TEDxAsheville – Adam Baker – Sell your crap. Pay your debt. Do what you love.

In 2008, after the birth of his first child, Baker and his wife decided to sell everything they owned, pay off their consumer debt, and spend a year traveling abroad as a family. They began sharing their journey in early 2009 on the blog Man vs. Debt, now 15000 subscribers strong. In sharing their ups and downs in the areas of personal finance, consumerism, clutter, travel, minimalism, and passionate entrepreneurship, they realized they aren’t alone in a desire to explore and grow.

In the spirit of ideas worth spreading, TEDx is a program of local, self-organized events that bring people together to share a TED-like experience. At a TEDx event, TEDTalks video and live speakers combine to spark deep discussion and connection in a small group. These local, self-organized events are branded TEDx, where x = independently organized TED event. The TED Conference provides general guidance for the TEDx program, but individual TEDx events are self-organized.* (*Subject to certain rules and regulations)

25 thoughts on “TEDxAsheville – Adam Baker – Sell your crap. Pay your debt. Do what you love.

  1. 15 ears ago after a divorce and career ending illness I lost everything and
    I had no crap because I was homeless and broke. Now I own a 14×14 off-grid
    cabin and sustainable homestead. No house payment, no utility bills, no
    debt and FREEDOM!

  2. “There are thousands and thousands of people out there leading lives of
    quiet, screaming desperation, where they work long, hard hours, at jobs
    they hate, to enable them to buy things they don’t need to impress people
    they don’t like.”

    ― Nigel Marsh

  3. This is great, but if we all ditched our careers for the things we loved,
    the world would be stuffed full of actors, artists, and animal welfare
    workers. and clean out of bank staff, cleaners, and trash men.
    

  4. in a debt based economy doing what he is suggesting will cause economic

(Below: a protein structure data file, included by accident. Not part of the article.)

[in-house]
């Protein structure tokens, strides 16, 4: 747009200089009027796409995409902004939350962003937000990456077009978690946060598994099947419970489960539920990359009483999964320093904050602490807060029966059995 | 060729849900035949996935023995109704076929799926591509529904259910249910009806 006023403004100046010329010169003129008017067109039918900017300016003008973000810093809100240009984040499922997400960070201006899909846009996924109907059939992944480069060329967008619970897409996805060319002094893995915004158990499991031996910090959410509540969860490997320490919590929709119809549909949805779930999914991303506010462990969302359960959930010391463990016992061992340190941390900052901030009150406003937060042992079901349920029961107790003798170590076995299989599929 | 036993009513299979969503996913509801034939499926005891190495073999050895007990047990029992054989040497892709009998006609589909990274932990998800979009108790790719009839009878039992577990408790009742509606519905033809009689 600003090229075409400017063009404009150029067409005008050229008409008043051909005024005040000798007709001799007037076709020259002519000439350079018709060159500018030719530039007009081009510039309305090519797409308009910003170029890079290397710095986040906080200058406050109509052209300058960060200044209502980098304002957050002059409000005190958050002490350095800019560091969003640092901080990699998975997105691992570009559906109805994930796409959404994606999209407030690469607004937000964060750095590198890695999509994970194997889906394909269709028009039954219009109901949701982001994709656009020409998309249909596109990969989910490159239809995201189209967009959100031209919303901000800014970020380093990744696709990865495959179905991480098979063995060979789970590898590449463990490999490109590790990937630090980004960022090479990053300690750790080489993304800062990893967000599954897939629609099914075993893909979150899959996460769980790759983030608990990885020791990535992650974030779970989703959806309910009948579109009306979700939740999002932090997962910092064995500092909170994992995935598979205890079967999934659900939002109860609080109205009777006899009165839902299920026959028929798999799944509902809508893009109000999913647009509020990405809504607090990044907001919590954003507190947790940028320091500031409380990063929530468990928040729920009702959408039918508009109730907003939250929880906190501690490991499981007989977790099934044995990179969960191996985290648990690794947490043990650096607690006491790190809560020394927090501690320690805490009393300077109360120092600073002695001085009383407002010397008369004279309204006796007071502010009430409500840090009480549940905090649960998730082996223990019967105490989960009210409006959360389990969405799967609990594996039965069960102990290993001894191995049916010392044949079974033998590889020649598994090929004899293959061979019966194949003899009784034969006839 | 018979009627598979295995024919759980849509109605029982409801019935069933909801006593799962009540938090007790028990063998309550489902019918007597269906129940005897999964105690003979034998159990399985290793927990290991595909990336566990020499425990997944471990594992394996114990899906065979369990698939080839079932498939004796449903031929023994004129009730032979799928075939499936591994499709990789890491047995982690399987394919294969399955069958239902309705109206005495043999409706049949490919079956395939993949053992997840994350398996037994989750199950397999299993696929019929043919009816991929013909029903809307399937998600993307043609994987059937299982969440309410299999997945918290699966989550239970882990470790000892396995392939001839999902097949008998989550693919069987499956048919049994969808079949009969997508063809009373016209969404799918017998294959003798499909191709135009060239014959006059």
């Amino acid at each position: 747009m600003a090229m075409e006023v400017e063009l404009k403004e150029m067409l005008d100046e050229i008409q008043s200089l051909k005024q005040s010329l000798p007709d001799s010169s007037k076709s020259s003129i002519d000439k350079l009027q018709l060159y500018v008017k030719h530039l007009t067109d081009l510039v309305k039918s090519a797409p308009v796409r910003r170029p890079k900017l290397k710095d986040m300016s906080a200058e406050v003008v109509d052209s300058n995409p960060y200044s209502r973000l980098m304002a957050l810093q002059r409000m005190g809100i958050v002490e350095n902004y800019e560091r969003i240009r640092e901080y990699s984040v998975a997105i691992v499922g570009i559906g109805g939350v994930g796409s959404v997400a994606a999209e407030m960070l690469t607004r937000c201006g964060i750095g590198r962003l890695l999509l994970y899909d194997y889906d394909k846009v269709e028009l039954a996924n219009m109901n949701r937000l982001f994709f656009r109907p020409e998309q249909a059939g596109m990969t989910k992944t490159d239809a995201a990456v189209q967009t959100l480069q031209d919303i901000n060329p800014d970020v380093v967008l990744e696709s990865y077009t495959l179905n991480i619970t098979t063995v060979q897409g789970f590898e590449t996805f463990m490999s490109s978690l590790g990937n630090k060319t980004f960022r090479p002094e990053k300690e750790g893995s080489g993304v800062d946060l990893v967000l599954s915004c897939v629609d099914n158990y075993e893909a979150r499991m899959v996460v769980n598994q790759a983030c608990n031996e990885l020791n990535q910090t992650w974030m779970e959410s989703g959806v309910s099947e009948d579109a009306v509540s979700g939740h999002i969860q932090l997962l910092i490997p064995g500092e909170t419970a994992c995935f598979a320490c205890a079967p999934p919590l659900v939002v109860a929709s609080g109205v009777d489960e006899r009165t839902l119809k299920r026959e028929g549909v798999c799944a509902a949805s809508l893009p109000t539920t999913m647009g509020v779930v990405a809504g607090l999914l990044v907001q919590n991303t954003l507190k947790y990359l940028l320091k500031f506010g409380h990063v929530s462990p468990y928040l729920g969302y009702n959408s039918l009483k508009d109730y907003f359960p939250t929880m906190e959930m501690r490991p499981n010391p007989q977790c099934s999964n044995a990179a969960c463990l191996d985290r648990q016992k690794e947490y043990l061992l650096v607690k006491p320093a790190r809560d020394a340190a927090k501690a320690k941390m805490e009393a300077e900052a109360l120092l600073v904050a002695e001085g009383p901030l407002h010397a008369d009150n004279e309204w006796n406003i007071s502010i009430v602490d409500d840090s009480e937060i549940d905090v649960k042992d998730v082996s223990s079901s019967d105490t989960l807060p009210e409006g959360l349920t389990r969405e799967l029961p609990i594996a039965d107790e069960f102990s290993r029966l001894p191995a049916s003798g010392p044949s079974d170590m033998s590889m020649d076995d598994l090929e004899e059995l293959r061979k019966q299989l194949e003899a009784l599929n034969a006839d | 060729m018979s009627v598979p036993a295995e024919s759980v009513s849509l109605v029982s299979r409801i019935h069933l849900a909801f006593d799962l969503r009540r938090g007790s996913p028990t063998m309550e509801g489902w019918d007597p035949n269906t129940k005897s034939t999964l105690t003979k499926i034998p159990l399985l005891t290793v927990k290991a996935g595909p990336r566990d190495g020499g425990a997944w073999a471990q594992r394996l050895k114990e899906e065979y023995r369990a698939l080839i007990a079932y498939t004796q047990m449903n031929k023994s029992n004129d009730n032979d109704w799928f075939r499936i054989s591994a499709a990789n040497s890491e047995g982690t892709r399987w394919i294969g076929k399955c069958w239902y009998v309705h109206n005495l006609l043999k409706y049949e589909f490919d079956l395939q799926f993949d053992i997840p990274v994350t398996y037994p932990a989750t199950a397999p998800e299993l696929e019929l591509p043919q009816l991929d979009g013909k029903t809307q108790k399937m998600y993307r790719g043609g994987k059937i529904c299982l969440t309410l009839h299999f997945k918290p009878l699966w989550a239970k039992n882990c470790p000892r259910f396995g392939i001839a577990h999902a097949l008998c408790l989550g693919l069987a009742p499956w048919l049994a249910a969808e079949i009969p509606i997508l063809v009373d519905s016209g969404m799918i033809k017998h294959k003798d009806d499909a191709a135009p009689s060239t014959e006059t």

collapse (not necessarily a bad thing)

  5. the majority of people who have ever had jobs had them first and foremost
    because they needed the money, because that is preferable to starvation. I
    get the sentiment, but I fundamentally disagree with the question “What job
    makes me happy?” (not his words) because it presupposes that a job is
    supposed to make one happy. If one is fortunate to find such a job, that
    is great. I’ve met a lot of people along the way that ask me what my major
    is, and why I picked that field. When I tell them “money” they seem
    disappointed. I don’t adhere to the pseudo spiritual notion that a job can
    give me any kind of fulfillment. Any job can fulfill you if you work hard
    and become master of your craft. The job is not the fulfillment, the job
    is a vehicle for fulfillment and no more than any other thing in life. I
    already have a religion; I have no need to find “god” in work, at least in
    the sense that any kind of work is inherently more spiritual because it is
    pleasurable.

    G-d forbid the day I should ever “arrive”, unless by “arrive” one means
    “arriving at not arriving” or as zen buddhists might say “the way of no
    way”. The “way” is in the art, but the way is not the art. If you
    understand this you can avoid decades of romanticizing these “ends” that
    cannot deliver. You cannot trade in the pursuit of “ends” for the
    “pursuing the end of ‘the pursuit of no ends'”. It seems better, but its
    the same trap.

    I agree with the primary point of the futility of materialism, just
    commenting on one leg of the presentation.